Institutions and retail traders regularly pursue cash-and-carry strategies to earn yields while remaining delta neutral. Some of the most lucrative risk-adjusted opportunities in the crypto asset class are seen in covered interest rate parity arbitrages. This is demonstrated by the steadily increasing notional volume on BTC futures contracts across exchanges, among which CME’s BTC product represents the highest open interest.
The mechanics of each strategy vary as per the risk profile of the arbitrageur, but the underlying concept remains the same: a trader takes simultaneous long and short positions between some combination of futures contracts or spot contracts of equal notional value, and nets the interest rate differential in the process. The pair of contracts chosen for each leg of the trade will depend on the shape of the interest rate curve i.e. alternate with markets in contango or backwardation.
Traders can pursue more sophisticated strategies by taking a directional position on the shape of the interest rate curve by trading two futures contracts with different maturities, or even considering multiple term structures and rolling contracts as they expire i.e. calendar spreads. Other traders perform volatility arbitrages i.e. capturing the mean reverting nature of basis by entering and exiting both legs of the trade as and when basis values fluctuate.
Most arbitrage strategies are however capital inefficient and require participation on centralized exchanges. Traders often need to actively monitor positions and margin requirements, and keep track of an increasing number of trades if they aim to hedge directional trades.
Since futures basis is mean reverting, perp.fi’s vAMM construction is a natural fit. A BTC futures basis perpetual swap contract would allow users to take leveraged directional positions on the shape of the interest rate curve, without needing to participate in centralized exchanges, manage a large number of trades, or deposit traditionally required amounts of collateral.
CME futures contracts are fairly unique in their construction, since each contract is worth 5 BTC. The contract is settled linearly in USD (in contrast to with some inverse or quanto futures on other centralized exchanges like Bittrex or Kraken), and settles to the CME CF Bitcoin Reference Rate, which includes prices from Bitstamp, GDAX, itBit, and Kraken. This is one specific example, but we can construct the basis perp using any fixed expiry futures product (FTX, Binance, OKEx etc.) as long as the contract specifications around position size, settlement currency, and reference price index are known and considered.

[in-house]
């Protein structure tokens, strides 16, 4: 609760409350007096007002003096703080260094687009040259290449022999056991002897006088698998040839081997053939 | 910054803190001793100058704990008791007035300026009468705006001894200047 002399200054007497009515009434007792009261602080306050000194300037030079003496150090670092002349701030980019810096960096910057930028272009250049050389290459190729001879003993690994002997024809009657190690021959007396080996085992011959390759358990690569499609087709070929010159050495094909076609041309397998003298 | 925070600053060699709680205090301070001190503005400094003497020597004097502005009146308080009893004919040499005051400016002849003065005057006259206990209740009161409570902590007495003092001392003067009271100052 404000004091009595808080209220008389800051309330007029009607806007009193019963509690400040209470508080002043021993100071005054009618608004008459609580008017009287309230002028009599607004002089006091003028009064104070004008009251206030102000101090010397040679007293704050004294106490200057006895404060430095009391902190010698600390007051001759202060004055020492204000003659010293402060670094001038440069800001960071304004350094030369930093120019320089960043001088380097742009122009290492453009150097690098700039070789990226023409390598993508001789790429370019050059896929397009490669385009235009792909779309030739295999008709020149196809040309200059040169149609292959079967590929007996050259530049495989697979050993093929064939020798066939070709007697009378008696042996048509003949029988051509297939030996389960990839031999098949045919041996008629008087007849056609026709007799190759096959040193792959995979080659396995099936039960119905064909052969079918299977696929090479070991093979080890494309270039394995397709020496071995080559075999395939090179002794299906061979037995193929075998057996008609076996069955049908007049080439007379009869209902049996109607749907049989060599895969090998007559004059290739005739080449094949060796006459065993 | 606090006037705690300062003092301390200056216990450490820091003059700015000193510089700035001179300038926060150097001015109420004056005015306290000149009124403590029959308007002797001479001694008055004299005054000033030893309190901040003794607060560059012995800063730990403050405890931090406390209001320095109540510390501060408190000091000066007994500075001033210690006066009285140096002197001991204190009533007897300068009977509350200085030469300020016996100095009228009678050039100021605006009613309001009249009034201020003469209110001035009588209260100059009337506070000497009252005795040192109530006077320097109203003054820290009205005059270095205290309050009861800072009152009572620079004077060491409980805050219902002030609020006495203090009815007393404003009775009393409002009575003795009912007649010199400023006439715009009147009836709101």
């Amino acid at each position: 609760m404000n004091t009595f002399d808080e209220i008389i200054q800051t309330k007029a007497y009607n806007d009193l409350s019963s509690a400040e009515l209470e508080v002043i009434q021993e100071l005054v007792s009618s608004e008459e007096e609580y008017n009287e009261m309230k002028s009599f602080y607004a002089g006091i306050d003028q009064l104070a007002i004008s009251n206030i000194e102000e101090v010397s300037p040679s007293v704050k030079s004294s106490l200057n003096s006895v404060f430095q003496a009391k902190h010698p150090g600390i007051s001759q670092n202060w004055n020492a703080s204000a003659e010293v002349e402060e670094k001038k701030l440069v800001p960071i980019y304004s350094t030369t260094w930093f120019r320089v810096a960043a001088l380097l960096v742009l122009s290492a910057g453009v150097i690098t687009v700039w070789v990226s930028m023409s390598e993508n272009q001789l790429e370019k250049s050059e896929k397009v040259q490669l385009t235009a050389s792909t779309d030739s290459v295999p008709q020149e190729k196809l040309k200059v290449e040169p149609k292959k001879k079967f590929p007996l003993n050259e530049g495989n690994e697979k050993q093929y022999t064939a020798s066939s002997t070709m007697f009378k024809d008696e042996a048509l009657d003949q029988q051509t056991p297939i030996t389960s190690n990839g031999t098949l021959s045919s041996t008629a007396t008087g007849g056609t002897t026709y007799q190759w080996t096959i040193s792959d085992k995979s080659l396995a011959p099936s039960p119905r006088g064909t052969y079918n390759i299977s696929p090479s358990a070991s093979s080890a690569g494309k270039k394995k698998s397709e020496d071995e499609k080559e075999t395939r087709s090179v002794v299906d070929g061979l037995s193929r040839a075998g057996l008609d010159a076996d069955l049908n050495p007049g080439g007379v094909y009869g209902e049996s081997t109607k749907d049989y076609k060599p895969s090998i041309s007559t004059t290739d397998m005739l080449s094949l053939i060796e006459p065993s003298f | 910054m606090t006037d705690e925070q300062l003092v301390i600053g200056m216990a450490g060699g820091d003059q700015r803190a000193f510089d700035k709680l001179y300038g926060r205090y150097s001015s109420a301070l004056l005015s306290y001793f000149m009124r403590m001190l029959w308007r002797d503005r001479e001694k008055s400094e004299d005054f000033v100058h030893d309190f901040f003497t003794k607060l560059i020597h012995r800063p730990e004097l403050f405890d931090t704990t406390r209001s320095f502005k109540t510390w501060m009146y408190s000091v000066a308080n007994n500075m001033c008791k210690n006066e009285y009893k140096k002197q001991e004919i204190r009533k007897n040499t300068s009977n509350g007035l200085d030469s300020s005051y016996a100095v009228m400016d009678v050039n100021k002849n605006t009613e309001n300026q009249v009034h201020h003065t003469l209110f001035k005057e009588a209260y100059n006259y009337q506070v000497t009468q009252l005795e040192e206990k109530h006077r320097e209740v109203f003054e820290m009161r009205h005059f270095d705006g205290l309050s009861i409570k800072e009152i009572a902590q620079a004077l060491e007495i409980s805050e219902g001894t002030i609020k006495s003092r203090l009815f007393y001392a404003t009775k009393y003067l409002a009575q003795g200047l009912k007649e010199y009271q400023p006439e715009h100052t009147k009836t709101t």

Let’s take the Skew Analytics formula for annualized rolling 1-month futures basis as the index price. For a given date t, this is calculated by taking a time-weighted average of the basis spread between two futures with expiries such that T_1 < t + 30 < T_2. The skew analytics definition takes the following forward yield formula
and constructs a weighted average using the T_1 basis and forward yield
The interpretation of this formula is: If there were to exist a future contract that would expire exactly one month from today, what would be the annualized basis of that contract?
Let’s take an example. If today is 23rd February, and BTC is trading at $48,000. FEB21 is trading at $48,100 and has 3 days to expiry and MAR21 is trading at $50,000 and has 34 days to expiry, and the APR21 contract is trading at $52,000 (Assume these are CME futures)
A trader could short one unit of FEB21 contract and purchase 5 BTC spot in order to net a profit of ($48,100 - $48,000)*5 = $500 in three days when the contract expires – this is the traditional cash-and-carry trade.
Given the upward slope of basis, the trader could long one unit of FEB21 and short one unit of the MAR21 contract. Upon expiry of the FEB21 contract, the trader could long the MAR21 contract and close the position, or simultaneously short the APR21 and “short-roll” the position, thereby capturing the interest rate differential between the March and February contracts – such a trade is sometimes referred to as a “curve flattener”, because it is inherently the short basis difference between the front and back dated futures. Once the March contracts expire, the trader could choose to continue the sequence of trades using the JUN21 futures.
Alternatively, the trader could “long-roll” their futures by shorting the backdated futures and longing the front dated futures – such a trade could be described as “curve steepener”, because it is inherently long the basis difference between the front and back dated futures. Some advanced traders will enter and exit these positions as basis values fluctuate, capturing greater amounts of theta i.e. volatility arbitrages.
Traders can arbitrage the basis on the PERP market vs basis on the exchange to keep the market in line. The perp index would allow leveraged exposure to change in theta captured in the types of trades above, without needing to purchase the underlying futures or calendar spreads. Note that the product would not allow users to capture the basis itself directly, but rather speculate on the change in basis over time, which is what is being done when choosing whether or how to roll contracts.
Is there a way to source a reliable price feed for this product?